Energy

IMG_3630

An

incredible amount

of energy

is spent

forgetting

all that’s left

to remember.

-e.c.

21 Things I’ll Say When I Die

  1. I cried, too. You just couldn’t see me.
  2. Being brazenly proud of your Internet history should have been a warning flag.
  3. It’s awful that I can only sum up the entire contents of your heart into that moment you pressed a cold wash cloth against my head when my nose wouldn’t stop bleeding.
  4. I used to press my head against your car window, wishing you were anyone but you.
  5. You are my best friend, and I can’t wait to high five your face in heaven.
  6. You should stop talking so much so I don’t have to be sad for everyone’s ears.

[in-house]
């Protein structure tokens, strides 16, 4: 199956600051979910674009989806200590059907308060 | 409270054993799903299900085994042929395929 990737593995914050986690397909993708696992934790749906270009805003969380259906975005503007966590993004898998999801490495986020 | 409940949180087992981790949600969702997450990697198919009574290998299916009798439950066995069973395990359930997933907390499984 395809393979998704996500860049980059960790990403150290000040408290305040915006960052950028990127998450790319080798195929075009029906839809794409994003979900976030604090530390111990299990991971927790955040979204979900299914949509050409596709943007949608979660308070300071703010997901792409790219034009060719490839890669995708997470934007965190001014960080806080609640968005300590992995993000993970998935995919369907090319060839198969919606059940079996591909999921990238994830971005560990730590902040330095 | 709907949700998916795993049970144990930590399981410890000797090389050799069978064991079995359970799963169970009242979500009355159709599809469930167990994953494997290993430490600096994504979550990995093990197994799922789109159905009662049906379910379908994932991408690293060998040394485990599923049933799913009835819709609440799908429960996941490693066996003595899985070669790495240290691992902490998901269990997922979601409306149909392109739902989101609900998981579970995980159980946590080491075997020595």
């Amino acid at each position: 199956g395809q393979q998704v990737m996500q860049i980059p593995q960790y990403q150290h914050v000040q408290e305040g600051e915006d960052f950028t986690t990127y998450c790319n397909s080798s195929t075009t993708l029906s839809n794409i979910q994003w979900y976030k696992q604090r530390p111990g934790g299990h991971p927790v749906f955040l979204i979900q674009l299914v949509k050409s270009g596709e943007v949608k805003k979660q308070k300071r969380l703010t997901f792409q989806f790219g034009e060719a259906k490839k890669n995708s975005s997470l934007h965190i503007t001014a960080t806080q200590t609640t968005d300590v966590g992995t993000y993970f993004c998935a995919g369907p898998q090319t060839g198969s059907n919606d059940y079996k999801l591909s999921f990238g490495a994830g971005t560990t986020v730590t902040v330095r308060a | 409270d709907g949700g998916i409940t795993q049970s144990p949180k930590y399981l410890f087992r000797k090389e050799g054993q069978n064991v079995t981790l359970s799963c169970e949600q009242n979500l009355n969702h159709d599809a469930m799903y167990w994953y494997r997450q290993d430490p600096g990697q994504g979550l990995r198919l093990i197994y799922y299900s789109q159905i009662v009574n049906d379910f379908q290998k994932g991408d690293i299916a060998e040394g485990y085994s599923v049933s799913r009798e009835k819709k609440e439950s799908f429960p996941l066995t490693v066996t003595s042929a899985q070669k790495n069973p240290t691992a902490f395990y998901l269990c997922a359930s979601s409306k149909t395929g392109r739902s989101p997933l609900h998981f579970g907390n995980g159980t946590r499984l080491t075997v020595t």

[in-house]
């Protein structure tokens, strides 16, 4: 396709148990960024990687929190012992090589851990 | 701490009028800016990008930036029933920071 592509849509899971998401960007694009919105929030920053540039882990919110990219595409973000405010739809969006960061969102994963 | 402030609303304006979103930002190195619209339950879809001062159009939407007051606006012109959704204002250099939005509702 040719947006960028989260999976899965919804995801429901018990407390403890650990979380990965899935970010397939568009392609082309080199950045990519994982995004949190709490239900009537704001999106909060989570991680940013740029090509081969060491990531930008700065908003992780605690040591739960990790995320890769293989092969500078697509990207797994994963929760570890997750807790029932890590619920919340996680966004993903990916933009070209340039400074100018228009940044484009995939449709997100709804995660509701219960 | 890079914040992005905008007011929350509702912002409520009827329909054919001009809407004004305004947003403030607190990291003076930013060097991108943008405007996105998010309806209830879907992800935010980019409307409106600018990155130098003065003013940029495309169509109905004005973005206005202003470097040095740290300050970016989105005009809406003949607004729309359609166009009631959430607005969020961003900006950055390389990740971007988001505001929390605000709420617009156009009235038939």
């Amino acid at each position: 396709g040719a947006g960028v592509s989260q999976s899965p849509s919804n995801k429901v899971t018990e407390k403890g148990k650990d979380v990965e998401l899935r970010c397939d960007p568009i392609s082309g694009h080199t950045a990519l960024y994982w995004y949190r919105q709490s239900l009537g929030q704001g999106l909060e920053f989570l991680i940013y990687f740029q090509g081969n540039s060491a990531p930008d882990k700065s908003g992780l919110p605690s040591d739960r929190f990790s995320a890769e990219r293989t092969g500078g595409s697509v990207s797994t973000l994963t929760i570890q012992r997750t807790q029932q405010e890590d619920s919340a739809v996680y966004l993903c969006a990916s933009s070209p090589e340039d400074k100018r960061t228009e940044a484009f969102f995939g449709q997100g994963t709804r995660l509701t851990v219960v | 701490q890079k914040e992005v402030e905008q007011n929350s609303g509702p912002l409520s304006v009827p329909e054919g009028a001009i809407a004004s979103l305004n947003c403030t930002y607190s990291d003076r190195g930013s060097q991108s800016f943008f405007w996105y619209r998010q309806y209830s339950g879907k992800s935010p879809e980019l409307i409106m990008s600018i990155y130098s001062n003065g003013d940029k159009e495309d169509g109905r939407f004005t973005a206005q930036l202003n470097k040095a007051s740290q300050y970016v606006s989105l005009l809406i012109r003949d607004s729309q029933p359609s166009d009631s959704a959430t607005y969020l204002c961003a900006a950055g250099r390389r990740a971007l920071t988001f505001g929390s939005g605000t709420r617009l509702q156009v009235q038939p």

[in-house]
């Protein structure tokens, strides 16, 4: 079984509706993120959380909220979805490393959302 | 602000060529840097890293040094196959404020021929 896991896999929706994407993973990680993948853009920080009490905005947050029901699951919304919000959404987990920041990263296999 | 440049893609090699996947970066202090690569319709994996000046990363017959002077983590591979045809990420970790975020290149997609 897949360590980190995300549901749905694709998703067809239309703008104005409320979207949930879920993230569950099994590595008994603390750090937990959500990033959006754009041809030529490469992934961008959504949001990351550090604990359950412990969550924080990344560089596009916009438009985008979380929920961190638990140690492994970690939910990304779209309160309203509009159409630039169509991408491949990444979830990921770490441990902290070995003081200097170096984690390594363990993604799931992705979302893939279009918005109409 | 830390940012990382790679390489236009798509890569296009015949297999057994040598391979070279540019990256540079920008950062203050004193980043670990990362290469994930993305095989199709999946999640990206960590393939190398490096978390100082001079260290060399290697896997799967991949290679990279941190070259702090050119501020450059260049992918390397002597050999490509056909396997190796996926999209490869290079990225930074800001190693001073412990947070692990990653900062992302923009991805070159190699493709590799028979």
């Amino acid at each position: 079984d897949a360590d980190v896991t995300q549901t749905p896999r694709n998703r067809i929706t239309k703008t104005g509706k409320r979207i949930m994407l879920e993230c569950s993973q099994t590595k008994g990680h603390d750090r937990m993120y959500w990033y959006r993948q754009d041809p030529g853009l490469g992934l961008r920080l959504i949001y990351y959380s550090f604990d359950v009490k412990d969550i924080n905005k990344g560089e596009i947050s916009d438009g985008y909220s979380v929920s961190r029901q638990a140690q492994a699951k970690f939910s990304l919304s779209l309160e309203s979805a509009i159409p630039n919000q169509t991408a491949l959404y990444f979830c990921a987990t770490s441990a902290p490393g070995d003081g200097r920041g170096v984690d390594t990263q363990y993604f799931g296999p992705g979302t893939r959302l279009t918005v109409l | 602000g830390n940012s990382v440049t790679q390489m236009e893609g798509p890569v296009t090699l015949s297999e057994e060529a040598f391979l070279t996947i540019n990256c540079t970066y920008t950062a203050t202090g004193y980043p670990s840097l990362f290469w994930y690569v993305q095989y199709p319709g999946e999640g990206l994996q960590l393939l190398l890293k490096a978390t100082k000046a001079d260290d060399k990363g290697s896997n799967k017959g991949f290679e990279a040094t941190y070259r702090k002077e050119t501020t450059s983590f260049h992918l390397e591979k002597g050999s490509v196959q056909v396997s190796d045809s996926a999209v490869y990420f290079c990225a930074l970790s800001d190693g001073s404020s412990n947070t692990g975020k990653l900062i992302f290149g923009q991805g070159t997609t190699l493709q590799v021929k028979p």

7. You taught me all the worst parts of myself and it only made me see the best in you.
  8. I wanted to be you when I grew up, but only if you would have grown up, too.
  9. I am not evil. You aren’t either. Let’s just leave it at that.
  10. It’s okay. I understand now.
  11. Wishing it away is like swallowing your own tongue.
  12. I stopped writing because the words began to break and fall apart and when I tried to pick one up, it bit my hand and called me a fraud.
  13. You are a whirling dervish on acid.
  14. It wasn’t fair of me. Not a single moment of it.
  15. I never wanted to be you. Not really. I just wanted, just one time, for you to want to be me.
  16. Don’t be me. Don’t ever be me.
  17. Unless you want to. I don’t blame you. I have nice ankles.
  18. But seriously, guard your heart, your loins and every tissuey organ that has the potential to give you grief. And when you do give them away, be prepared to never ask for them back.